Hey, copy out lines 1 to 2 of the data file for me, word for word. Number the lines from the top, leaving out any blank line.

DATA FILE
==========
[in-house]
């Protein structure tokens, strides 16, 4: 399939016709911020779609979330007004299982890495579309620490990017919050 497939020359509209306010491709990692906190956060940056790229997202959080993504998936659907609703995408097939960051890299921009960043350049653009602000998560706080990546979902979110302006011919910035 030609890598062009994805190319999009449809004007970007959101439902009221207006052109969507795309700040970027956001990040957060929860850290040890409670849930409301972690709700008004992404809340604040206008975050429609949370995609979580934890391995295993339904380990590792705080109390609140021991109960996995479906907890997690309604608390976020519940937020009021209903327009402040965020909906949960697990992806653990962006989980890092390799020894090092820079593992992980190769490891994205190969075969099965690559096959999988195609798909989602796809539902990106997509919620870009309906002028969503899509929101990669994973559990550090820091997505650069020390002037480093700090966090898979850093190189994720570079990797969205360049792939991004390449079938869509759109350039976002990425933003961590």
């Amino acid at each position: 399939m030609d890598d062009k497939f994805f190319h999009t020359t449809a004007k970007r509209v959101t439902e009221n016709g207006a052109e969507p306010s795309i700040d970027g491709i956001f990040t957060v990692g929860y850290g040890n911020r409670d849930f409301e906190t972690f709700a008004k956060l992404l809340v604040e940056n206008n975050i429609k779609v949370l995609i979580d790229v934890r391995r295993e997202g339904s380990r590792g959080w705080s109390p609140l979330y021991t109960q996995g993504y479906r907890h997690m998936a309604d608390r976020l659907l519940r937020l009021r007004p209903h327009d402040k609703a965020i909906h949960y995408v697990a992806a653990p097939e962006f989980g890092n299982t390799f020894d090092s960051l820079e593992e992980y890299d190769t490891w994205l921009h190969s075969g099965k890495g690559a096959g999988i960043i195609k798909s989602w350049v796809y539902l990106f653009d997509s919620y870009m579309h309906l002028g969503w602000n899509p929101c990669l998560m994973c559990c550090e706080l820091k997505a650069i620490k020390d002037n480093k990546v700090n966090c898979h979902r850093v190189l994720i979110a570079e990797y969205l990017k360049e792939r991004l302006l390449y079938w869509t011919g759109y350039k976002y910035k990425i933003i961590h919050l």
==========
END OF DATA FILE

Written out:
[in-house]
């Protein structure tokens, strides 16, 4: 399939016709911020779609979330007004299982890495579309620490990017919050 497939020359509209306010491709990692906190956060940056790229997202959080993504998936659907609703995408097939960051890299921009960043350049653009602000998560706080990546979902979110302006011919910035 030609890598062009994805190319999009449809004007970007959101439902009221207006052109969507795309700040970027956001990040957060929860850290040890409670849930409301972690709700008004992404809340604040206008975050429609949370995609979580934890391995295993339904380990590792705080109390609140021991109960996995479906907890997690309604608390976020519940937020009021209903327009402040965020909906949960697990992806653990962006989980890092390799020894090092820079593992992980190769490891994205190969075969099965690559096959999988195609798909989602796809539902990106997509919620870009309906002028969503899509929101990669994973559990550090820091997505650069020390002037480093700090966090898979850093190189994720570079990797969205360049792939991004390449079938869509759109350039976002990425933003961590």